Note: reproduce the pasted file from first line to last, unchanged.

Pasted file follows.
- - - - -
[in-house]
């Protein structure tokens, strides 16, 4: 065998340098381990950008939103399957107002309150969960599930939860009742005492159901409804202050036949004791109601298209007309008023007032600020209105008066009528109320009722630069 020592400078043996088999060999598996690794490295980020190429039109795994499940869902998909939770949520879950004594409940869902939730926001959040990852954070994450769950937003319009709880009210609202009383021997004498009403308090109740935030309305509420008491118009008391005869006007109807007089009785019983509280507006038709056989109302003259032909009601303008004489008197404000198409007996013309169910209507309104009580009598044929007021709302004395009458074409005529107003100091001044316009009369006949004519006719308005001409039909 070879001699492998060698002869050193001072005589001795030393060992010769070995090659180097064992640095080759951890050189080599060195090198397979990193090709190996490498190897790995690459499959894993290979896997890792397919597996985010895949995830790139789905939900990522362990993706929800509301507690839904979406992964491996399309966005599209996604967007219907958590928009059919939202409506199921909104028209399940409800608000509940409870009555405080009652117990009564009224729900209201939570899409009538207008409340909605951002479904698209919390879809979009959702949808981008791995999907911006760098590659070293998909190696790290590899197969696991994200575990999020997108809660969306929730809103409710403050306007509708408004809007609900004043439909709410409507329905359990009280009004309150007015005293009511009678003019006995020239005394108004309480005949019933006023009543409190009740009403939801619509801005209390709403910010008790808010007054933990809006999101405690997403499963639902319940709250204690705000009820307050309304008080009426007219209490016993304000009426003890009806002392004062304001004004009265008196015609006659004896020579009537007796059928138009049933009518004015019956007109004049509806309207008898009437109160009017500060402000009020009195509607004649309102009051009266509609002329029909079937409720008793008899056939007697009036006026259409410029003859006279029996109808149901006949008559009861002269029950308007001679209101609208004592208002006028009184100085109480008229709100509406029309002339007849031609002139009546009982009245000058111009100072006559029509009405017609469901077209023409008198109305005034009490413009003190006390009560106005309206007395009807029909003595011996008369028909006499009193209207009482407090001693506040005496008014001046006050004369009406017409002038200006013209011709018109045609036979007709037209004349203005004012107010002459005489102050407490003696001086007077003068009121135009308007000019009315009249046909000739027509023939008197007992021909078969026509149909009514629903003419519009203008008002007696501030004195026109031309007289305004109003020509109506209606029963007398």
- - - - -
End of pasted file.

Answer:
[in-house]
């Protein structure tokens, strides 16, 4: 065998340098381990950008939103399957107002309150969960599930939860009742005492159901409804202050036949004791109601298209007309008023007032600020209105008066009528109320009722630069 020592400078043996088999060999598996690794490295980020190429039109795994499940869902998909939770949520879950004594409940869902939730926001959040990852954070994450769950937003319009709880009210609202009383021997004498009403308090109740935030309305509420008491118009008391005869006007109807007089009785019983509280507006038709056989109302003259032909009601303008004489008197404000198409007996013309169910209507309104009580009598044929007021709302004395009458074409005529107003100091001044316009009369006949004519006719308005001409039909 070879001699492998060698002869050193001072005589001795030393060992010769070995090659180097064992640095080759951890050189080599060195090198397979990193090709190996490498190897790995690459499959894993290979896997890792397919597996985010895949995830790139789905939900990522362990993706929800509301507690839904979406992964491996399309966005599209996604967007219907958590928009059919939202409506199921909104028209399940409800608000509940409870009555405080009652117990009564009224729900209201939570899409009538207008409340909605951002479904698209919390879809979009959702949808981008791995999907911006760098590659070293998909190696790290590899197969696991994200575990999020997108809660969306929730809103409710403050306007509708408004809007609900004043439909709410409507329905359990009280009004309150007015005293009511009678003019006995020239005394108004309480005949019933006023009543409190009740009403939801619509801005209390709403910010008790808010007054933990809006999101405690997403499963639902319940709250204690705000009820307050309304008080009426007219209490016993304000009426003890009806002392004062304001004004009265008196015609006659004896020579009537007796059928138009049933009518004015019956007109004049509806309207008898009437109160009017500060402000009020009195509607004649309102009051009266509609002329029909079937409720008793008899056939007697009036006026259409410029003859006279029996109808149901006949008559009861002269029950308007001679209101609208004592208002006028009184100085109480008229709100509406029309002339007849031609002139009546009982009245000058111009100072006559029509009405017609469901077209023409008198109305005034009490413009003190006390009560106005309206007395009807029909003595011996008369028909006499009193209207009482407090001693506040005496008014001046006050004369009406017409002038200006013209011709018109045609036979007709037209004349203005004012107010002459005489102050407490003696001086007077003068009121135009308007000019009315009249046909000739027509023939008197007992021909078969026509149909009514629903003419519009203008008002007696501030004195026109031309007289305004109003020509109506209606029963007398």